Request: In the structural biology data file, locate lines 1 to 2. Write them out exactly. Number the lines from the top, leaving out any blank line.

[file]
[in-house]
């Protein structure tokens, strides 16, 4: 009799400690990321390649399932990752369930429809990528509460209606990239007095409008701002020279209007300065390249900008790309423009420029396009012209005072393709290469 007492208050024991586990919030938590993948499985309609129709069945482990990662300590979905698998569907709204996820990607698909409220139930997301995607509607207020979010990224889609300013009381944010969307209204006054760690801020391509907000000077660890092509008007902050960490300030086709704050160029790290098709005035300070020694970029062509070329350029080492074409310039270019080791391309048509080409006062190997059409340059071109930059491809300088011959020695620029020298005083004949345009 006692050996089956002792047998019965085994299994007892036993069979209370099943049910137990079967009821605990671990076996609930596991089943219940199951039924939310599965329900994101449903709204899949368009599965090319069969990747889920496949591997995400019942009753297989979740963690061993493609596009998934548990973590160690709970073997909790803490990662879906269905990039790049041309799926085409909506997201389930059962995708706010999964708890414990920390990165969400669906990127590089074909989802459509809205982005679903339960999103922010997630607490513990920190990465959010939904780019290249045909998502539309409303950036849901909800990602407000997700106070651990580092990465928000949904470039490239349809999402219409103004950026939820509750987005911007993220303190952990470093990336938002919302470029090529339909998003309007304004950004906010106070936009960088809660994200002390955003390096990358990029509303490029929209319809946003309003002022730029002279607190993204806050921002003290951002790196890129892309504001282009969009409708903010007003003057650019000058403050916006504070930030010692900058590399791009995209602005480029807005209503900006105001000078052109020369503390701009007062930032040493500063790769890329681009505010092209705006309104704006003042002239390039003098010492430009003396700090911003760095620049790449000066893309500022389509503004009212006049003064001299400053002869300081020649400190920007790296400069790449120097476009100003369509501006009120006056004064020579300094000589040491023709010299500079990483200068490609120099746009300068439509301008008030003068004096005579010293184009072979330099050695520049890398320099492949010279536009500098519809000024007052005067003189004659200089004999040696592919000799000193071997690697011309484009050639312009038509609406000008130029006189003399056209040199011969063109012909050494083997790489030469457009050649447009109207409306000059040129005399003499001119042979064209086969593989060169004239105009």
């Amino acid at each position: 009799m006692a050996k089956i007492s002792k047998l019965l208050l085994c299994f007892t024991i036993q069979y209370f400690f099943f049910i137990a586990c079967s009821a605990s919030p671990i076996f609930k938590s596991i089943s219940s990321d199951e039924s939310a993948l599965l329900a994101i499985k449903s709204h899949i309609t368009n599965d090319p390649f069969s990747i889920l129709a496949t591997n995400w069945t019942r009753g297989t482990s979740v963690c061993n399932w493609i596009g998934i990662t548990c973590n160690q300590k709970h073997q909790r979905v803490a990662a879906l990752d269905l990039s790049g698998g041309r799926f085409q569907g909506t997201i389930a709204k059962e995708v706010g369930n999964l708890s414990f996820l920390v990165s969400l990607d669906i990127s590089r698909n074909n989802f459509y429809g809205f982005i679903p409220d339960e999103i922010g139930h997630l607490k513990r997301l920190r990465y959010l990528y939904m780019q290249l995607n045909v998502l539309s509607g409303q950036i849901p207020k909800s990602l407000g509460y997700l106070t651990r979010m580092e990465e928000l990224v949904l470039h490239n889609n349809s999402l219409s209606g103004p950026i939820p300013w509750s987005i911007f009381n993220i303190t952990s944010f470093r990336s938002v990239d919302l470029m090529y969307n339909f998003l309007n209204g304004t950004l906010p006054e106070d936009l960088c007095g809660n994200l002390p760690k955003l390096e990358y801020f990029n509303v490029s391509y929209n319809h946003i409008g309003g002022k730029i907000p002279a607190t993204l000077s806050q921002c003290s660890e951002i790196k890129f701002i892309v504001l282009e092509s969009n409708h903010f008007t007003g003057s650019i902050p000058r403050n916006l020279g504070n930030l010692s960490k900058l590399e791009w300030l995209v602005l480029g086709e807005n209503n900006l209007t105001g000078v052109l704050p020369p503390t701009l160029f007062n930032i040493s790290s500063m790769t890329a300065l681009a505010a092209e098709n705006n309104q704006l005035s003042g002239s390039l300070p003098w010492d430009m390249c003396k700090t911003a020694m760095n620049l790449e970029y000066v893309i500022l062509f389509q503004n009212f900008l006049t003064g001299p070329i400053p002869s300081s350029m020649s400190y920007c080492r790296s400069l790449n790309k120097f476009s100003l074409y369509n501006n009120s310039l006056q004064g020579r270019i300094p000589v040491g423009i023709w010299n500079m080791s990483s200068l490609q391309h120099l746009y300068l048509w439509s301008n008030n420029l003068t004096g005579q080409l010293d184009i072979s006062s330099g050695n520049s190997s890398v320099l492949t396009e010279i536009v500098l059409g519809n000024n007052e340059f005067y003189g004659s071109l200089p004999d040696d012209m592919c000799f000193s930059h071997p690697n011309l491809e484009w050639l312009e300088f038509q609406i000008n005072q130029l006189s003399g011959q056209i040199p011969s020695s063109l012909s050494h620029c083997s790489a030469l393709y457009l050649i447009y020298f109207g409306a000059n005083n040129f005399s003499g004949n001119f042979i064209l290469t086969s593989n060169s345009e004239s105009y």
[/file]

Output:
[in-house]
């Protein structure tokens, strides 16, 4: 009799400690990321390649399932990752369930429809990528509460209606990239007095409008701002020279209007300065390249900008790309423009420029396009012209005072393709290469 007492208050024991586990919030938590993948499985309609129709069945482990990662300590979905698998569907709204996820990607698909409220139930997301995607509607207020979010990224889609300013009381944010969307209204006054760690801020391509907000000077660890092509008007902050960490300030086709704050160029790290098709005035300070020694970029062509070329350029080492074409310039270019080791391309048509080409006062190997059409340059071109930059491809300088011959020695620029020298005083004949345009 006692050996089956002792047998019965085994299994007892036993069979209370099943049910137990079967009821605990671990076996609930596991089943219940199951039924939310599965329900994101449903709204899949368009599965090319069969990747889920496949591997995400019942009753297989979740963690061993493609596009998934548990973590160690709970073997909790803490990662879906269905990039790049041309799926085409909506997201389930059962995708706010999964708890414990920390990165969400669906990127590089074909989802459509809205982005679903339960999103922010997630607490513990920190990465959010939904780019290249045909998502539309409303950036849901909800990602407000997700106070651990580092990465928000949904470039490239349809999402219409103004950026939820509750987005911007993220303190952990470093990336938002919302470029090529339909998003309007304004950004906010106070936009960088809660994200002390955003390096990358990029509303490029929209319809946003309003002022730029002279607190993204806050921002003290951002790196890129892309504001282009969009409708903010007003003057650019000058403050916006504070930030010692900058590399791009995209602005480029807005209503900006105001000078052109020369503390701009007062930032040493500063790769890329681009505010092209705006309104704006003042002239390039003098010492430009003396700090911003760095620049790449000066893309500022389509503004009212006049003064001299400053002869300081020649400190920007790296400069790449120097476009100003369509501006009120006056004064020579300094000589040491023709010299500079990483200068490609120099746009300068439509301008008030003068004096005579010293184009072979330099050695520049890398320099492949010279536009500098519809000024007052005067003189004659200089004999040696592919000799000193071997690697011309484009050639312009038509609406000008130029006189003399056209040199011969063109012909050494083997790489030469457009050649447009109207409306000059040129005399003499001119042979064209086969593989060169004239105009």